36 Hours in the Isle of Skye

Olivia Hendren discusses the highlights of a weekend trip to the the Isle of Skye.

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Photo: Olivia Hendren

After spending six hours driving and obnoxiously singing to our old Spotify playlists, my boyfriend Tom and I finally made it to our spontaneous weekend destination on the Isle of Skye. Since I had never ventured farther in Scotland than Glasgow, I was eager for us to make the most of the trip while Tom had his car in St Andrews.

The drive to Skye is arguably just as beautiful as the island itself, and very exciting for me as I was able to see Highland cows for the first time!

Many hours and winding country roads later, we made it to the island just in time for sunset. Since the trip was planned last minute, and most of the hotels were booked, we decided to stay in one of the adorable “glamping” cabins that are scatt ered around the island. The one that we chose was about twenty minutes outside of Portree, the main town and hub for the remote island.

In my opinion, the cabin was perfect for a short weekend away as it provided the feeling of camping outdoors while still having all of the amenities that you would want from a hotel such as heating, a warm shower, and television.

After settling in, we decided to head to Portree for dinner, where we ate at the Cuchullin Restaurant. We landed on this restaurant because it was one of the few that were open during their off season; however, our meal was still delicious. We both ordered the mussels, which were served traditionally – in a white wine and garlic sauce.

On Saturday, our only full day in Skye, we decided to drive north of the island to make the most of the sunshine by going fishing and hiking. After driving around for about an hour, we discovered the perfect hidden beach, sheltered by cliffs and teeming with small tidal pools. Our efforts went unnoticed however, as we didn’t get any bites on the line. While patiently watching our slack fishing line, we enjoyed the scenery and ate our sandwiches and snacks (which we had packed the day before).

After the failed fishing attempt and tasty picnic, we took a detour on our way back to Portree where we stopped to see the famous Old Man of Storr, a unique rock formation that has been a destination for photographers and hikers alike. The hike up to the rock formation was stunning and provided us with a great opportunity to view the scenery from a higher bird’s-eye perspective.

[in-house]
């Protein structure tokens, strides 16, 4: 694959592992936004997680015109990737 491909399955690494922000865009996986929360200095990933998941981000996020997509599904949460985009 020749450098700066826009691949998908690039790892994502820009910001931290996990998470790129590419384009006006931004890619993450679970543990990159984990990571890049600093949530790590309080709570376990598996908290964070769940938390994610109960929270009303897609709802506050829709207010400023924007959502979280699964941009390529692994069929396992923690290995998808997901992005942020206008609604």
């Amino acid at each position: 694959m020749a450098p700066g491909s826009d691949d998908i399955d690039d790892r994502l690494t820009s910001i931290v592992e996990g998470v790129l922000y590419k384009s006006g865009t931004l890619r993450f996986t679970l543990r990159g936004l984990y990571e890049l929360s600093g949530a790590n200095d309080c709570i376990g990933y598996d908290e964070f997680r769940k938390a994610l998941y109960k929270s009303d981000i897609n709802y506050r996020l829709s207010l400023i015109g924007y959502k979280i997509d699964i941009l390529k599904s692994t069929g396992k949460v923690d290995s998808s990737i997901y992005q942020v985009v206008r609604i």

Upon returning to Portree in the evening, we decided to have dinner at a local pub and didn’t realise that the Scotland vs England rugby game was finishing up. We stayed to watch as Scotland won — at which point Tom decided to stay silent for fear of having his English accent heard in this very Scottish pub!

Unfortunately, we did not get the chance to accomplish everything that we had planned while in Skye, as on the Sunday of our weekend, we got a flat tire! If you are visiting the Highlands, make sure that you have a spare tire because one wrong move and a pothole can leave you stranded.

Aside from the minor car troubles, the Sunday of the trip was probably my favourite of our short stay in the Highlands. As we drove back to St Andrews we took a detour through Glen Coe, which was undoubtedly one of the most stunning landscapes I have ever experienced. The drive through the valley is unlike any other and left me utterly speechless.

The old saying “it’s not about the destination, it’s about the journey” was realised during our drive through Glen Coe as we stopped to take in the surroundings. Rolling hills, remote villages, and snow-topped mountains quickly transport you to another world when entering the Scottish Highlands and whether you spend a month, a week, or just 48 hours, the trip is entirely worth every second. We often get swept up by the stresses and troubles of our daily lives, especially at university, and forget to take a moment to breathe. If the opportunity to take someone that you love on a Highlands road trip, even for just a short weekend, presents itself, you won’t regret it.

The spontaneous mountain hikes, failed but scenic fishing attempts, and lack of cell service gave me the freedom to stop and appreciate the people and opportunities that I have and the stunning country that I have the privilege of studying in.

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